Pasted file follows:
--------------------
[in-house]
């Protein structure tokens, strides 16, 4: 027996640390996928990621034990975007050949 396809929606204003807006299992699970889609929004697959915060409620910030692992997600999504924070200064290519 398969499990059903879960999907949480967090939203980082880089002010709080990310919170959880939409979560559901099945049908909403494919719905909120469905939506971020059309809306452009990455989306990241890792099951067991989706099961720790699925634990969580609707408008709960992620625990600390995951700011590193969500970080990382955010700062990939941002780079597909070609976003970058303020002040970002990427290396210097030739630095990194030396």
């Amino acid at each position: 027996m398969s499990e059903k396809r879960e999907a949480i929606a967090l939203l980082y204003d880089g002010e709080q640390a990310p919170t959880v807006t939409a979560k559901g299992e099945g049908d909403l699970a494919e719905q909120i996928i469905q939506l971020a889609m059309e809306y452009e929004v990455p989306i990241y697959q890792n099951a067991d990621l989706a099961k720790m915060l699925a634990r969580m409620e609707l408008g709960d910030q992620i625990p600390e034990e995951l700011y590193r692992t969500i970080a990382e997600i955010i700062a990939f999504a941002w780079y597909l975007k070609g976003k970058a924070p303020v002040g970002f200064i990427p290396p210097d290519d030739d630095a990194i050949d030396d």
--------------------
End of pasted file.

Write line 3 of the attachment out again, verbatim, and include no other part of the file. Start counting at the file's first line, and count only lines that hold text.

């Amino acid at each position: 027996m398969s499990e059903k396809r879960e999907a949480i929606a967090l939203l980082y204003d880089g002010e709080q640390a990310p919170t959880v807006t939409a979560k559901g299992e099945g049908d909403l699970a494919e719905q909120i996928i469905q939506l971020a889609m059309e809306y452009e929004v990455p989306i990241y697959q890792n099951a067991d990621l989706a099961k720790m915060l699925a634990r969580m409620e609707l408008g709960d910030q992620i625990p600390e034990e995951l700011y590193r692992t969500i970080a990382e997600i955010i700062a990939f999504a941002w780079y597909l975007k070609g976003k970058a924070p303020v002040g970002f200064i990427p290396p210097d290519d030739d630095a990194i050949d030396d």